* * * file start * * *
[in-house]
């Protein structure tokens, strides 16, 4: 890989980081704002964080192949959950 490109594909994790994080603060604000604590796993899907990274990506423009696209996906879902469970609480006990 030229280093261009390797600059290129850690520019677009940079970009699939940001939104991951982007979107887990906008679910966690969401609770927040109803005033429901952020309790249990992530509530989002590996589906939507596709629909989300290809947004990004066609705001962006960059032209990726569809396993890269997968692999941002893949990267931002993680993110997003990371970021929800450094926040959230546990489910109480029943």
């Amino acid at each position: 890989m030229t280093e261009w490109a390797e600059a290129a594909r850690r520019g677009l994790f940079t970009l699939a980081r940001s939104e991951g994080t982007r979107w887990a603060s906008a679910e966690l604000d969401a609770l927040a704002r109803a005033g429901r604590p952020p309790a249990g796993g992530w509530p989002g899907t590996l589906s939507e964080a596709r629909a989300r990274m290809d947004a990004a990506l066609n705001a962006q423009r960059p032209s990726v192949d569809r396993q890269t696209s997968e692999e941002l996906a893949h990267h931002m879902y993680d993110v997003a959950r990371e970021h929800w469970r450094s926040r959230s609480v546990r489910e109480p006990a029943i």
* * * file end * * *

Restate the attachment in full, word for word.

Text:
[in-house]
């Protein structure tokens, strides 16, 4: 890989980081704002964080192949959950 490109594909994790994080603060604000604590796993899907990274990506423009696209996906879902469970609480006990 030229280093261009390797600059290129850690520019677009940079970009699939940001939104991951982007979107887990906008679910966690969401609770927040109803005033429901952020309790249990992530509530989002590996589906939507596709629909989300290809947004990004066609705001962006960059032209990726569809396993890269997968692999941002893949990267931002993680993110997003990371970021929800450094926040959230546990489910109480029943």
């Amino acid at each position: 890989m030229t280093e261009w490109a390797e600059a290129a594909r850690r520019g677009l994790f940079t970009l699939a980081r940001s939104e991951g994080t982007r979107w887990a603060s906008a679910e966690l604000d969401a609770l927040a704002r109803a005033g429901r604590p952020p309790a249990g796993g992530w509530p989002g899907t590996l589906s939507e964080a596709r629909a989300r990274m290809d947004a990004a990506l066609n705001a962006q423009r960059p032209s990726v192949d569809r396993q890269t696209s997968e692999e941002l996906a893949h990267h931002m879902y993680d993110v997003a959950r990371e970021h929800w469970r450094s926040r959230s609480v546990r489910e109480p006990a029943i």